We now begin to see that to increase the productiveness of labour is really the important thing for everybody. For if anything, such as cotton cloth, can be made with less labour, it can be sold more cheaply, and everybody can buy more of it for the same money, and thus be better clothed. If the same were the case with other goods, so that linen, stockings, boots, bricks, houses, chairs, tables, clocks, books, &c., were all made in larger quantities than before, with the same labour, everybody in the country would be better supplied with the things which he really wishes to have.
It is certain that a real increase of wages to the people at large is to be obtained only by making things cheaply. No doubt a tradesman gains sometimes when the goods he deals in become dearer, but to the extent that they are dearer, all consumers of the goods lose, because they can enjoy less comforts and necessaries. But, if goods are made cheaply, all consumers gain thereby, and, all people being consumers, all gain so far as they use the cheapened articles. Nor does it follow that artisans and tradespeople suffer by the cheapening of goods. If, owing to some invention, much greater quantities are made with the same labour, the artisan will probably be able to sell his share of the produce for more than before, that is, his wages will rise instead of falling by the cheapening of the produce. The tradesman, again, may gain less on each separate article that he sells, but he may sell so much more than before, that his total profits may be increased. The result to which we come is, then, that all increase of produce, and cheapening of goods tends to the benefit of the public, and this is the true way in which people are made richer.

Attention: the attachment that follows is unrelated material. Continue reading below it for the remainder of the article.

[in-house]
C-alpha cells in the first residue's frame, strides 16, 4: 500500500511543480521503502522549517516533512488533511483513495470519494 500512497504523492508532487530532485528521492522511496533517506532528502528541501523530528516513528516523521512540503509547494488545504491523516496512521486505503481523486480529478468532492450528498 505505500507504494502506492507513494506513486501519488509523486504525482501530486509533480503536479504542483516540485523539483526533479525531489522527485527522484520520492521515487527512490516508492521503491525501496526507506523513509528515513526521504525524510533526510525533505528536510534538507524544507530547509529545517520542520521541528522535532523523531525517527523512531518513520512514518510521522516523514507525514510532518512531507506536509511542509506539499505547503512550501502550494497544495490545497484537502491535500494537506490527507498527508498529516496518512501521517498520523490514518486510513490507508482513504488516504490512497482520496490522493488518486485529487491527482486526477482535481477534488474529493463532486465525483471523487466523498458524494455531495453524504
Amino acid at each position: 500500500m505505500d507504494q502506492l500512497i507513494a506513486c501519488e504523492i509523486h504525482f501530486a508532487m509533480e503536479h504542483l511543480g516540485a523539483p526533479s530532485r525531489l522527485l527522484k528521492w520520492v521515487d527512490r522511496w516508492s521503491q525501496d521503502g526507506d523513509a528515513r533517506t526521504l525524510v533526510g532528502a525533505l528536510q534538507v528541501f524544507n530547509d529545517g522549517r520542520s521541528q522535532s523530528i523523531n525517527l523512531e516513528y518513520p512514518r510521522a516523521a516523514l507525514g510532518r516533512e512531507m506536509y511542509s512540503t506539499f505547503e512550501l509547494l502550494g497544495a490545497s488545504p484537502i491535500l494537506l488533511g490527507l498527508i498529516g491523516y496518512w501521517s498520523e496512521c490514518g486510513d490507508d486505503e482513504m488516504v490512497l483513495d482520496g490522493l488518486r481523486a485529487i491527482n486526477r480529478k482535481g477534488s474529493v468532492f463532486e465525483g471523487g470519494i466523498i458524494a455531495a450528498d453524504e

44. How Differences of Wages arise. It is very important to understand rightly the reasons of the great differences which exist between the rates of wages paid in different occupations. Some kinds of